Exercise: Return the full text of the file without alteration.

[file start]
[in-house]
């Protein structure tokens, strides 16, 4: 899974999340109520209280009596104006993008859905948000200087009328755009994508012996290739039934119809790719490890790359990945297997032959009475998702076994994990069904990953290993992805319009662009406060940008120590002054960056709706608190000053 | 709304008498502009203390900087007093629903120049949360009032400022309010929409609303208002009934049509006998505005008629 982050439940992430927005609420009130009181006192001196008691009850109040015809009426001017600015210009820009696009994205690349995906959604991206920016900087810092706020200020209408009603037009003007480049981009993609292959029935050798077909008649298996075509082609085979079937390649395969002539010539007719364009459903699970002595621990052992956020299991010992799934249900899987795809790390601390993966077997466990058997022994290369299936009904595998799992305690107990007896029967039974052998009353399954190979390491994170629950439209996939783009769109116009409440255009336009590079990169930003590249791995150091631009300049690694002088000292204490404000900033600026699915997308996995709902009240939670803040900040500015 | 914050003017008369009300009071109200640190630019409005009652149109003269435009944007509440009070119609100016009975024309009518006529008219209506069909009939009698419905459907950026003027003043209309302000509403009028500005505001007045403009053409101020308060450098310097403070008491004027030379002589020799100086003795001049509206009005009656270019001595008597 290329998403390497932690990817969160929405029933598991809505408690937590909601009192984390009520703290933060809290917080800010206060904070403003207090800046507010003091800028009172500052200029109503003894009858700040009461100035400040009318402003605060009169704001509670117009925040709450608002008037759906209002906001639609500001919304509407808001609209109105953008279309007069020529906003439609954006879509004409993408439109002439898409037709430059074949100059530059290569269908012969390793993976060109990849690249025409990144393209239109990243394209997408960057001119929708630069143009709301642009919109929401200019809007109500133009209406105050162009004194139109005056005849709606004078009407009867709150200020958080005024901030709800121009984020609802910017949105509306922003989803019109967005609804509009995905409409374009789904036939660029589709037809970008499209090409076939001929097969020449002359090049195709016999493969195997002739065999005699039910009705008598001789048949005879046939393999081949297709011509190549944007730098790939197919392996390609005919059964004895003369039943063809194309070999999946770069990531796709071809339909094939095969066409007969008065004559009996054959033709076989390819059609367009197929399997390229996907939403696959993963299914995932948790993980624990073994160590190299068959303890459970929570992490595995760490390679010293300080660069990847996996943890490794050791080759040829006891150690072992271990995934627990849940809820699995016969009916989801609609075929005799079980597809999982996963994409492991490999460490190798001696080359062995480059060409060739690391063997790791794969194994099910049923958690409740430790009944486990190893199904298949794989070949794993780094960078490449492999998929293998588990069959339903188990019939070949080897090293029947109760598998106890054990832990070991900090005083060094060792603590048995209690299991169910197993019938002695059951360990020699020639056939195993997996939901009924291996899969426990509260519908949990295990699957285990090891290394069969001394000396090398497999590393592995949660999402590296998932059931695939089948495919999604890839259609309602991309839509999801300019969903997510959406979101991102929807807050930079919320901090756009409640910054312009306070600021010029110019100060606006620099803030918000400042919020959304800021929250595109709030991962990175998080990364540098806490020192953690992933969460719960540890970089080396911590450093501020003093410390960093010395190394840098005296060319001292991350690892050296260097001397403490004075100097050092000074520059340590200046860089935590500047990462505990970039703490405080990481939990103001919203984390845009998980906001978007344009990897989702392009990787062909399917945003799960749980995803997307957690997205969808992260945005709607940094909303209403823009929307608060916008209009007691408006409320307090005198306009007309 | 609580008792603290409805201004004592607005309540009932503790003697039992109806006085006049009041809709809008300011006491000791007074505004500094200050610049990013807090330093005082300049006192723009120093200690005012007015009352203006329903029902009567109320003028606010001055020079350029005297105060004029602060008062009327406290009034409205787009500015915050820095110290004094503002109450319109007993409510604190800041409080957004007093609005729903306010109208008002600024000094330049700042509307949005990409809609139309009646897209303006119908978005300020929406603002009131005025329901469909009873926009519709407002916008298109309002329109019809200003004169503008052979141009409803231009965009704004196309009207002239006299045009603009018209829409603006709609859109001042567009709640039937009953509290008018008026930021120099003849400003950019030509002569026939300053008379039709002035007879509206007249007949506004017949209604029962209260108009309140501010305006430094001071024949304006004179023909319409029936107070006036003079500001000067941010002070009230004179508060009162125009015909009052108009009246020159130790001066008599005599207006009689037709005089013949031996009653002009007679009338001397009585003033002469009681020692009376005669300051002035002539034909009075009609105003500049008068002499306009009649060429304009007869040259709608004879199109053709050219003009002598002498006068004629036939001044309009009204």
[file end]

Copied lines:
[in-house]
């Protein structure tokens, strides 16, 4: 899974999340109520209280009596104006993008859905948000200087009328755009994508012996290739039934119809790719490890790359990945297997032959009475998702076994994990069904990953290993992805319009662009406060940008120590002054960056709706608190000053 | 709304008498502009203390900087007093629903120049949360009032400022309010929409609303208002009934049509006998505005008629 982050439940992430927005609420009130009181006192001196008691009850109040015809009426001017600015210009820009696009994205690349995906959604991206920016900087810092706020200020209408009603037009003007480049981009993609292959029935050798077909008649298996075509082609085979079937390649395969002539010539007719364009459903699970002595621990052992956020299991010992799934249900899987795809790390601390993966077997466990058997022994290369299936009904595998799992305690107990007896029967039974052998009353399954190979390491994170629950439209996939783009769109116009409440255009336009590079990169930003590249791995150091631009300049690694002088000292204490404000900033600026699915997308996995709902009240939670803040900040500015 | 914050003017008369009300009071109200640190630019409005009652149109003269435009944007509440009070119609100016009975024309009518006529008219209506069909009939009698419905459907950026003027003043209309302000509403009028500005505001007045403009053409101020308060450098310097403070008491004027030379002589020799100086003795001049509206009005009656270019001595008597 290329998403390497932690990817969160929405029933598991809505408690937590909601009192984390009520703290933060809290917080800010206060904070403003207090800046507010003091800028009172500052200029109503003894009858700040009461100035400040009318402003605060009169704001509670117009925040709450608002008037759906209002906001639609500001919304509407808001609209109105953008279309007069020529906003439609954006879509004409993408439109002439898409037709430059074949100059530059290569269908012969390793993976060109990849690249025409990144393209239109990243394209997408960057001119929708630069143009709301642009919109929401200019809007109500133009209406105050162009004194139109005056005849709606004078009407009867709150200020958080005024901030709800121009984020609802910017949105509306922003989803019109967005609804509009995905409409374009789904036939660029589709037809970008499209090409076939001929097969020449002359090049195709016999493969195997002739065999005699039910009705008598001789048949005879046939393999081949297709011509190549944007730098790939197919392996390609005919059964004895003369039943063809194309070999999946770069990531796709071809339909094939095969066409007969008065004559009996054959033709076989390819059609367009197929399997390229996907939403696959993963299914995932948790993980624990073994160590190299068959303890459970929570992490595995760490390679010293300080660069990847996996943890490794050791080759040829006891150690072992271990995934627990849940809820699995016969009916989801609609075929005799079980597809999982996963994409492991490999460490190798001696080359062995480059060409060739690391063997790791794969194994099910049923958690409740430790009944486990190893199904298949794989070949794993780094960078490449492999998929293998588990069959339903188990019939070949080897090293029947109760598998106890054990832990070991900090005083060094060792603590048995209690299991169910197993019938002695059951360990020699020639056939195993997996939901009924291996899969426990509260519908949990295990699957285990090891290394069969001394000396090398497999590393592995949660999402590296998932059931695939089948495919999604890839259609309602991309839509999801300019969903997510959406979101991102929807807050930079919320901090756009409640910054312009306070600021010029110019100060606006620099803030918000400042919020959304800021929250595109709030991962990175998080990364540098806490020192953690992933969460719960540890970089080396911590450093501020003093410390960093010395190394840098005296060319001292991350690892050296260097001397403490004075100097050092000074520059340590200046860089935590500047990462505990970039703490405080990481939990103001919203984390845009998980906001978007344009990897989702392009990787062909399917945003799960749980995803997307957690997205969808992260945005709607940094909303209403823009929307608060916008209009007691408006409320307090005198306009007309 | 609580008792603290409805201004004592607005309540009932503790003697039992109806006085006049009041809709809008300011006491000791007074505004500094200050610049990013807090330093005082300049006192723009120093200690005012007015009352203006329903029902009567109320003028606010001055020079350029005297105060004029602060008062009327406290009034409205787009500015915050820095110290004094503002109450319109007993409510604190800041409080957004007093609005729903306010109208008002600024000094330049700042509307949005990409809609139309009646897209303006119908978005300020929406603002009131005025329901469909009873926009519709407002916008298109309002329109019809200003004169503008052979141009409803231009965009704004196309009207002239006299045009603009018209829409603006709609859109001042567009709640039937009953509290008018008026930021120099003849400003950019030509002569026939300053008379039709002035007879509206007249007949506004017949209604029962209260108009309140501010305006430094001071024949304006004179023909319409029936107070006036003079500001000067941010002070009230004179508060009162125009015909009052108009009246020159130790001066008599005599207006009689037709005089013949031996009653002009007679009338001397009585003033002469009681020692009376005669300051002035002539034909009075009609105003500049008068002499306009009649060429304009007869040259709608004879199109053709050219003009002598002498006068004629036939001044309009009204």